The organization is seeking funds to rehab a donated building into a community support and educational facility with at an estimated cost of about $572,000. Costs include roof, plumbing, electrical, and foundational work as well as a second egress for an upper-floor apartment.

The Pittsfield Historical Commission is submitting a $25,000 on behalf of the Friends of Osceola (Park) group to "rediscover the Lost Mill Villages of West Pittsfield" with a number of interpretive signs.

The friends group would like to highlight the 19th-century industrial landscape of that area, which they say has been "largely lost." They propose signs at 730 West Housatonic St., Osceola Park, Hungerford Street Lower Barkerville and the Osceola River Flouring Mill, Stearns School, Berkshire Environmental Action Team's Environmental Research and Education Center on Chapel Street, and the Barkerville Conservation area.

Pittsfield adopted a CPA plan in 2017 and since fiscal 2018, about $2.7 million has been allocated to 62 projects with around $1.4 million for 35 historic resources projects, about $595,000 for 21 open space and recreation projects, and $681,000 for six community housing projects.

Park, Open Space, and Natural Resource Program Manager James McGrath highlighted how CPA funds have aided Pittsfield parks over the years, including a $75,000 allocation to Springside House to hire a historic preservation architect and develop exterior improvement plans and restoration, a $50,000 allocation for work on the Springside House's 72 windows, and work on the historic West Part Cemetery.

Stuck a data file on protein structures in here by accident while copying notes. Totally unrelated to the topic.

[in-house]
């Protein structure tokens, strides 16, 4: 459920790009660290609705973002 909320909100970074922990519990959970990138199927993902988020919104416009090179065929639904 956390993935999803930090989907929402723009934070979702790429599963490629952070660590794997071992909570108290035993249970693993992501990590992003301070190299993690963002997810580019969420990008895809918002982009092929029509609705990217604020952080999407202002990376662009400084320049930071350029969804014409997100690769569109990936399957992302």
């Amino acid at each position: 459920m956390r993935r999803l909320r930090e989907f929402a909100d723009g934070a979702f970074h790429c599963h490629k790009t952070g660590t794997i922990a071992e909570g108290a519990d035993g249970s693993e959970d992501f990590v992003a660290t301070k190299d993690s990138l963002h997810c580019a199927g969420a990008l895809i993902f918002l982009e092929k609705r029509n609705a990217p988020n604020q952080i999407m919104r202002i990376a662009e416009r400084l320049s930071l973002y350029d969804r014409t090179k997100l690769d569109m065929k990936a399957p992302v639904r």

Both of the Springside House allocations were leveraged with capital funds. The city is now moving into an interior renovation of the house, working with a half-million dollar grant from the National Park Service that will also be matched with city capital funds.

"Thank you for your really great involvement in what we're trying to do here to build a robust park system and the best in the Berkshires," McGrath said. "I think we're getting there if we're not there already. There's a lot more work to do and I hope that we can keep working together because I think we've got a lot of opportunity here."

Berkshire County Historical Society President Cynthia Brown also expressed her gratitude for the CPA funds, which included reconstructing a stone wall at Herman Melville's Arrowhead (the society's headquarters), improvements to Arrowhead's barn, and a historic structure report.

Pittsfield CPA FY23 eligibility applications:

  • Berkshire Regional Planning Commission: $32,450 for the Wilson Park rehabilitation
  • Pittsfield Department of Community Development: $8,000 for Park Square tree plantings; $150,00 for the Affordable Housing Trust; $45,000 for Egremont Elementary School playground; $74,500 for an Onota Lake boat wash station, and $24,000 for the Springside Pier preservation
  • Oak Hill-Hallkeen Management: $300,000 for Oak Hill Apartments
  • Pittsfield Historical Commission: $25,000 for the Lost Mill Villages
  • Roots & Dream and Mustard Seeds: $200,000 for a building rehabilitation